Two new technologies for removing heat from electronic devices could help future generations of laptops, PDAs, mobile phones, telecom switches and high-powered military equipment keep their cool in the face of growing power demands.
Ari Glezer (left) and Raghav Mahalingam hold a synthetic jet whose cooling capabilities are shown on the monitor behind them. The "SynJets" provide efficient cooling of electronic devices.
Georgia Tech Photo: Gary Meek
Closeup of a prototype synthetic jet (SynJet) built to provide efficient cooling of electronic equipment. Vibrating diaphragms (right) produce trains of turbulent air puffs that flow out of tubes (white) and into the cooling fins of the electronic device.
Georgia Tech Photo: Gary Meek
The patented technologies – synthetic jets that rely on trains of turbulent air puffs and a system that uses vibration to atomize cooling liquids such as water – were developed by Professor Ari Glezer and co-workers at the Georgia Institute of Technology’s School of Mechanical Engineering. The pair of technologies has been licensed to Atlanta-based company Innovative Fluidics, which will use them to meet a broad range of electronics cooling needs.
“There is a lot of concern in the electronics industry about thermal management,” said Raghav Mahalingam, a research engineer in Georgia Tech’s School of Mechanical Engineering. “New processors are consuming more power, circuit densities are getting higher and there is pressure to reduce the size of devices. Unless there is a breakthrough in low-power systems, conventional fan-driven cooling will no longer be enough.”
John Toon | Georgia Tech
CeGlaFlex project: wafer-thin, unbreakable and flexible ceramic and glass
25.04.2017 | Fraunhofer-Institut für Lasertechnik ILT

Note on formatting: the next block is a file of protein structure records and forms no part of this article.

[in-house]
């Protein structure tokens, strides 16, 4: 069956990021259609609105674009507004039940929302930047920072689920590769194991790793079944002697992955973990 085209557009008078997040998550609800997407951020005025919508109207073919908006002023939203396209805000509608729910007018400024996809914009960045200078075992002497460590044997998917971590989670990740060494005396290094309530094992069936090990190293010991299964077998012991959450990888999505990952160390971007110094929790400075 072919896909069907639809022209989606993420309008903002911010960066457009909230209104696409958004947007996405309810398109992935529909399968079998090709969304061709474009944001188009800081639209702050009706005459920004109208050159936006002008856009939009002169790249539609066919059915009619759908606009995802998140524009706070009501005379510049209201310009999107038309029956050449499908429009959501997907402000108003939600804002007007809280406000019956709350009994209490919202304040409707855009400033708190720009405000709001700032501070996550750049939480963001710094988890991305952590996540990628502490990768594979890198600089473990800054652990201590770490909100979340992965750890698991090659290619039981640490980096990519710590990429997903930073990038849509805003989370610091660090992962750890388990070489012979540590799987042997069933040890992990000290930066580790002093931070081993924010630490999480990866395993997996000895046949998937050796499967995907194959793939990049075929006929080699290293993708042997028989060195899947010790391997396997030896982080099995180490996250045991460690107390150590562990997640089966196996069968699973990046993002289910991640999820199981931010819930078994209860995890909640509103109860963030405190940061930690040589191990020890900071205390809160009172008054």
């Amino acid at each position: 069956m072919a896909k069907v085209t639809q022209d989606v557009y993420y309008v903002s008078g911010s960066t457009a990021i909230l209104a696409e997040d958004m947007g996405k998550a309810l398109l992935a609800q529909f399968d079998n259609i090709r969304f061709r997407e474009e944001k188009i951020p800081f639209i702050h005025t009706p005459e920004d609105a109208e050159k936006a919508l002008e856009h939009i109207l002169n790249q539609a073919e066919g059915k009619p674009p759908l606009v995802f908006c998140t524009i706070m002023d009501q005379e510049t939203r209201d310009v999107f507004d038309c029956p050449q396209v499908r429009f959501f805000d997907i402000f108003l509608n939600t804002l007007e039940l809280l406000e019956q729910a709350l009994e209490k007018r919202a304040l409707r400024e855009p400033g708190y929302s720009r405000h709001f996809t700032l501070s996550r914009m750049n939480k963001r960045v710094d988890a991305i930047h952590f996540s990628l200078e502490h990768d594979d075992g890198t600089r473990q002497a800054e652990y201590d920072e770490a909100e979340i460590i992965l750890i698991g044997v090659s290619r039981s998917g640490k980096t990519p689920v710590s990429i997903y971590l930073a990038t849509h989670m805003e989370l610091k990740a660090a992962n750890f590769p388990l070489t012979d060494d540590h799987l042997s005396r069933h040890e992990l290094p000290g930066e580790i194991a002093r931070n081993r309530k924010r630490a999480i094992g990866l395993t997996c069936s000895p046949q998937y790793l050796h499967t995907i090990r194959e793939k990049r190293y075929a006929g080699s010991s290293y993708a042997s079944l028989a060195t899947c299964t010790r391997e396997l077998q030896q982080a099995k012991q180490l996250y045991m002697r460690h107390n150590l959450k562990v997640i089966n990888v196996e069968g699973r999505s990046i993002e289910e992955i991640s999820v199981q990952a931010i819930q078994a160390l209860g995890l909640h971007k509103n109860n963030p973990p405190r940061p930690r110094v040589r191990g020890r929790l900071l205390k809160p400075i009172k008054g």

Additive manufacturing, from macro to nano
11.04.2017 | Laser Zentrum Hannover e.V.
More and more automobile companies are focusing on body parts made of carbon fiber reinforced plastics (CFRP). However, manufacturing and repair costs must be further reduced in order to make CFRP more economical in use. Together with the Volkswagen AG and five other partners in the project HolQueSt 3D, the Laser Zentrum Hannover e.V. (LZH) has developed laser processes for the automatic trimming, drilling and repair of three-dimensional components.
Automated manufacturing processes are the basis for ultimately establishing the series production of CFRP components. In the project HolQueSt 3D, the LZH has...
Reflecting the structure of composites found in nature and the ancient world, researchers at the University of Illinois at Urbana-Champaign have synthesized thin carbon nanotube (CNT) textiles that exhibit both high electrical conductivity and a level of toughness that is about fifty times higher than copper films, currently used in electronics.
"The structural robustness of thin metal films has significant importance for the reliable operation of smart skin and flexible electronics including...
The nearby, giant radio galaxy M87 hosts a supermassive black hole (BH) and is well-known for its bright jet dominating the spectrum over ten orders of magnitude in frequency. Due to its proximity, jet prominence, and the large black hole mass, M87 is the best laboratory for investigating the formation, acceleration, and collimation of relativistic jets. A research team led by Silke Britzen from the Max Planck Institute for Radio Astronomy in Bonn, Germany, has found strong indication for turbulent processes connecting the accretion disk and the jet of that galaxy providing insights into the longstanding problem of the origin of astrophysical jets.
Supermassive black holes form some of the most enigmatic phenomena in astrophysics. Their enormous energy output is supposed to be generated by the...
The probability to find a certain number of photons inside a laser pulse usually corresponds to a classical distribution of independent events, the so-called...
Microprocessors based on atomically thin materials hold the promise of the evolution of traditional processors as well as new applications in the field of flexible electronics. Now, a TU Wien research team led by Thomas Müller has made a breakthrough in this field as part of an ongoing research project.
Two-dimensional materials, or 2D materials for short, are extremely versatile, although – or often more precisely because – they are made up of just one or a...
20.04.2017 | Event News
18.04.2017 | Event News
03.04.2017 | Event News
26.04.2017 | Materials Sciences
26.04.2017 | Agricultural and Forestry Science
26.04.2017 | Physics and Astronomy